Carmen Boullosa: Treinta años (Leaving Tabasco)
Boullosa’s novel looks, for the most part, to be a young-girl-growing-up-with-touches-of-magic-realism novel but then takes an unexpected twist at the end. Delmira Ulloa, the heroine/narrator, recounts her life in the village of Agustini in Tabasco, Mexico. There seem to be few men around, as she grows up with her grandmother and mother. The two adult women have their own life and Delmira is often left to her own devices, even if that includes spying on her mother’s affairs. But her grandmother is a story-teller and tells her strange stories of days gone by with pirates and easy travel to Cuba. Many of the tales have a magic realism component but so do some of the events that happen in Agustini. There is the maid who has stigmata and then dissolves in her own urine and the day the birds falls from the sky. If you have read other Latin American novels, you have probably seen it before.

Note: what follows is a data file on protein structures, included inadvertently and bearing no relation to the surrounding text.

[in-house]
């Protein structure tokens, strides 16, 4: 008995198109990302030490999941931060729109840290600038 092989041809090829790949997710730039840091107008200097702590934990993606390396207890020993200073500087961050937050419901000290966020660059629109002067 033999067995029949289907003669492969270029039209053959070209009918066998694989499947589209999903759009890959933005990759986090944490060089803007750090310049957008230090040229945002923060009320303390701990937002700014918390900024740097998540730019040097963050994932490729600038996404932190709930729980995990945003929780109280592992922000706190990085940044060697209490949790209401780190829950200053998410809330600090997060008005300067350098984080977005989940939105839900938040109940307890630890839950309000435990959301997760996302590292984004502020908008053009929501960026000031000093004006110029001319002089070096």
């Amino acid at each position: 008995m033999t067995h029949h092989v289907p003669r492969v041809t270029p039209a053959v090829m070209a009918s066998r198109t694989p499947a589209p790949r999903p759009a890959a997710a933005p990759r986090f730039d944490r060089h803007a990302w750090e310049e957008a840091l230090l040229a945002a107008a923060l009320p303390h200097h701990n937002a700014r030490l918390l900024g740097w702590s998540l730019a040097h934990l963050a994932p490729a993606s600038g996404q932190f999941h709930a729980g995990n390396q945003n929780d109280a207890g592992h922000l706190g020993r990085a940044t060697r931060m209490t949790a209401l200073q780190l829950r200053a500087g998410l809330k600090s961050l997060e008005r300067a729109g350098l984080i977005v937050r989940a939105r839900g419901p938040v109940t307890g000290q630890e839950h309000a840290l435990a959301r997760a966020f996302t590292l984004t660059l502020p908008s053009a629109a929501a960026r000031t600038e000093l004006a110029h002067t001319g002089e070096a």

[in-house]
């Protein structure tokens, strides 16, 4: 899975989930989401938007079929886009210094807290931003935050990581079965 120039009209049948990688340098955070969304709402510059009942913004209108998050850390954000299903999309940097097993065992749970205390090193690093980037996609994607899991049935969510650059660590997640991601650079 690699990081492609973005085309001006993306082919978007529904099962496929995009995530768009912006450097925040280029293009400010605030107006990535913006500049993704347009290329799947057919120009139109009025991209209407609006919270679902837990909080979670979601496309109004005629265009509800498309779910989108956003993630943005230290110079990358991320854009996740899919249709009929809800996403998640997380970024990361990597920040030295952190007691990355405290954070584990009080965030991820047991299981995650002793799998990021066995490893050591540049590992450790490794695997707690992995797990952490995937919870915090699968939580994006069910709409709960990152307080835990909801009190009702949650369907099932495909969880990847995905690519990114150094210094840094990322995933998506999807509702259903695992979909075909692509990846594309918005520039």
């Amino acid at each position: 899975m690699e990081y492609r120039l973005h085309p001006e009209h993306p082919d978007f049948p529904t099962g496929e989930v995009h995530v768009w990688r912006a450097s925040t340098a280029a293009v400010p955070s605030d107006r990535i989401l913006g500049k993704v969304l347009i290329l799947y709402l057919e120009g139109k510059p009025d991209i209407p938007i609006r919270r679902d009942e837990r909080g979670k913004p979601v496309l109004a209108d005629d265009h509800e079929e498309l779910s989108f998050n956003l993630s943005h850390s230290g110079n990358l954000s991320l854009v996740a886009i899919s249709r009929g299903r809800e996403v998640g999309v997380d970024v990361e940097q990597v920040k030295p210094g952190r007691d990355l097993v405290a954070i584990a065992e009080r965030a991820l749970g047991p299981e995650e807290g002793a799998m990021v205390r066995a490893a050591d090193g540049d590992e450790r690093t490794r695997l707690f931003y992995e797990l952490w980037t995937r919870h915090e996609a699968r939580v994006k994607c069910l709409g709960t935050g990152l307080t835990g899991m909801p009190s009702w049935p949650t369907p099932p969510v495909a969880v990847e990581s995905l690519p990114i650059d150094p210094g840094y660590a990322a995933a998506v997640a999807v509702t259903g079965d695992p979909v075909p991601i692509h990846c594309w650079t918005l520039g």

While this description of her growing up – her discovery of herself and her body, her awareness of the role of religion and her sense of community – is certainly well written, you are might start wondering where this is going, when we suddenly change pace. The Army moves in and terrorises the inhabitants. Delmira is arrested for distributing anti-government leaflets. A young woman is raped and kills herself for the shame. Delmira’s uncle spirits her out of Mexico and she vows never to return. The change of pace is startling and sudden and makes for a completely different book but one that it well worth reading.
First published by Alfaguara in 1999
First published in English in 2001 by Grove Press
Translated by Geoff Hargreaves